Fado watched the wood burn, distantly aware of the precautions they had taken, from felling the nearby trees to ensuring Link's bombs were now in the care of their maker. The wood roared as it fell apart, slowly but safely, and as the smoke rose into the darkening sky, the fires slowly faded, leaving behind nothing but ash and charred chunks of oak.

The gathered villagers remained in silence as the Sun set, each praying for their missing son and brother. Almost everyone allowed their tears to fall; the Princess had been able to grieve for longer, and was able to rein in her tears. Instead she looked upon the remains of the Hero's home with utmost respect, silently wishing him goodbye.

The children, still young, but able to understand, stood silently and still at their parents' side. Colin held his father's hand, both feeling comfort in the gesture. Adoptive or not, Link was his brother, and his father's son. A part of their family was gone, but Link had taught him to be strong. They had each other, and they would keep it that way.

As the night drew in, the gathered villagers filed silently to their homes. Rusl and his family were the last to leave; Colin gently led his father away from the remains. As he took his father's hand between both his own, his sleeve drooped slightly from how he had covered his hand. Only one person noticed before he replaced the sleeve, the only outsider present.

Princess Zelda was about to leave herself when she found herself willed to watch Rusl's family depart. She saw with respect how the young Colin had stayed strong for his family, supporting his grieving father despite no doubt missing his brother terribly. As Uli came with them carrying their youngest child, Zelda noticed Colin's sleeve slip. Just an inch, but it was all she needed.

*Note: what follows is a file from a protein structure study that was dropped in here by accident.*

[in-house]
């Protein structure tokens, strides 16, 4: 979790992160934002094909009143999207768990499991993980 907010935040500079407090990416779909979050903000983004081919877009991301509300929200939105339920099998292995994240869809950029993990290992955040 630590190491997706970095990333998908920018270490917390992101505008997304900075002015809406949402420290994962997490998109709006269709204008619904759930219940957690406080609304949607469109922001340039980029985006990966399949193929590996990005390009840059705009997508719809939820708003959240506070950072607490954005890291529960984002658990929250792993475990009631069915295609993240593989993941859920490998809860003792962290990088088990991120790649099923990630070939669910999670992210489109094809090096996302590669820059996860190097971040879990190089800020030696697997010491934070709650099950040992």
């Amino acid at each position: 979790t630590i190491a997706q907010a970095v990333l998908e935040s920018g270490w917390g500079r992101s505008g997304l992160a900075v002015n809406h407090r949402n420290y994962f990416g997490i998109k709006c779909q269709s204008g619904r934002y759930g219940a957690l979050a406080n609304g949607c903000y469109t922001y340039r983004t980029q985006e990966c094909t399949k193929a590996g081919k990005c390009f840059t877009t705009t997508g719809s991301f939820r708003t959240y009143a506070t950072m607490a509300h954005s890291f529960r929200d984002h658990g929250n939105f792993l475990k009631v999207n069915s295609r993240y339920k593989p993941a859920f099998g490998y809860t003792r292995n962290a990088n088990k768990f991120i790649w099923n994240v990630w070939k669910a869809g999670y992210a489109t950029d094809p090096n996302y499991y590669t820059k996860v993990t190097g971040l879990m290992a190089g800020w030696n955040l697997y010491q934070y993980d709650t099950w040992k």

The black lines on Colin's hand were well-defined and impossible to mistake. Though she knew how much the young boy looked up to Link, with what she had seen at the service, how the Triforce mark on Link's hand had gone, she made the connection.

Zelda watched in silence as the family departed before herself returning to her escort. The royal guards opened the carriage door and helped her inside, and the royal procession made their way steadily back to the town.

Within the carriage, the Princess sat in silence, utterly lost in thought. She did not rouse until they reached the castle, desperate to understand…

What does all this mean?


The villagers are all still grieving for Link, which is why this doesn't really develop much.
What will Zelda discover about the Triforce and the way it chooses its bearers? Is Colin doomed like Link? Only time will tell.
Cheers for reading!
Gargravarr